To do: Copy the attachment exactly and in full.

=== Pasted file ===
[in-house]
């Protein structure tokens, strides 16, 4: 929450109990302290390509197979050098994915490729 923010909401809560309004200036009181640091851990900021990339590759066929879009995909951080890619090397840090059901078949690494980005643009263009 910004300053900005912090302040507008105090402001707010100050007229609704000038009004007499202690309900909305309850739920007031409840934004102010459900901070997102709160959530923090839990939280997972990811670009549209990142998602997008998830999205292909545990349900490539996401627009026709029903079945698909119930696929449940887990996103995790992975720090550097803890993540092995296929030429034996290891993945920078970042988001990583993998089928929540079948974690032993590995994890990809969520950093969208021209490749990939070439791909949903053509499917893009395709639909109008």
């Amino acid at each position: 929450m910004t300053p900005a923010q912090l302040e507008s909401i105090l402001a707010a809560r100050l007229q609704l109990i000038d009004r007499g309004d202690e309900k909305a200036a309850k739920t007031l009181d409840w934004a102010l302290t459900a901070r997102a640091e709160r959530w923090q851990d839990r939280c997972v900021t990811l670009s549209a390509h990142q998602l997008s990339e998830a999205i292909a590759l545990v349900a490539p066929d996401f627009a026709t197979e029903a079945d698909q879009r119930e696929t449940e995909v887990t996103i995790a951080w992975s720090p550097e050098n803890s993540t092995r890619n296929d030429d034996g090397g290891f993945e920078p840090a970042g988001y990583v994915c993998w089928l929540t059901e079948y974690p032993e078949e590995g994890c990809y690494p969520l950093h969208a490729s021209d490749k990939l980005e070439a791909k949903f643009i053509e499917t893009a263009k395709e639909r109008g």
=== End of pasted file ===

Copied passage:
[in-house]
């Protein structure tokens, strides 16, 4: 929450109990302290390509197979050098994915490729 923010909401809560309004200036009181640091851990900021990339590759066929879009995909951080890619090397840090059901078949690494980005643009263009 910004300053900005912090302040507008105090402001707010100050007229609704000038009004007499202690309900909305309850739920007031409840934004102010459900901070997102709160959530923090839990939280997972990811670009549209990142998602997008998830999205292909545990349900490539996401627009026709029903079945698909119930696929449940887990996103995790992975720090550097803890993540092995296929030429034996290891993945920078970042988001990583993998089928929540079948974690032993590995994890990809969520950093969208021209490749990939070439791909949903053509499917893009395709639909109008």
């Amino acid at each position: 929450m910004t300053p900005a923010q912090l302040e507008s909401i105090l402001a707010a809560r100050l007229q609704l109990i000038d009004r007499g309004d202690e309900k909305a200036a309850k739920t007031l009181d409840w934004a102010l302290t459900a901070r997102a640091e709160r959530w923090q851990d839990r939280c997972v900021t990811l670009s549209a390509h990142q998602l997008s990339e998830a999205i292909a590759l545990v349900a490539p066929d996401f627009a026709t197979e029903a079945d698909q879009r119930e696929t449940e995909v887990t996103i995790a951080w992975s720090p550097e050098n803890s993540t092995r890619n296929d030429d034996g090397g290891f993945e920078p840090a970042g988001y990583v994915c993998w089928l929540t059901e079948y974690p032993e078949e590995g994890c990809y690494p969520l950093h969208a490729s021209d490749k990939l980005e070439a791909k949903f643009i053509e499917t893009a263009k395709e639909r109008g």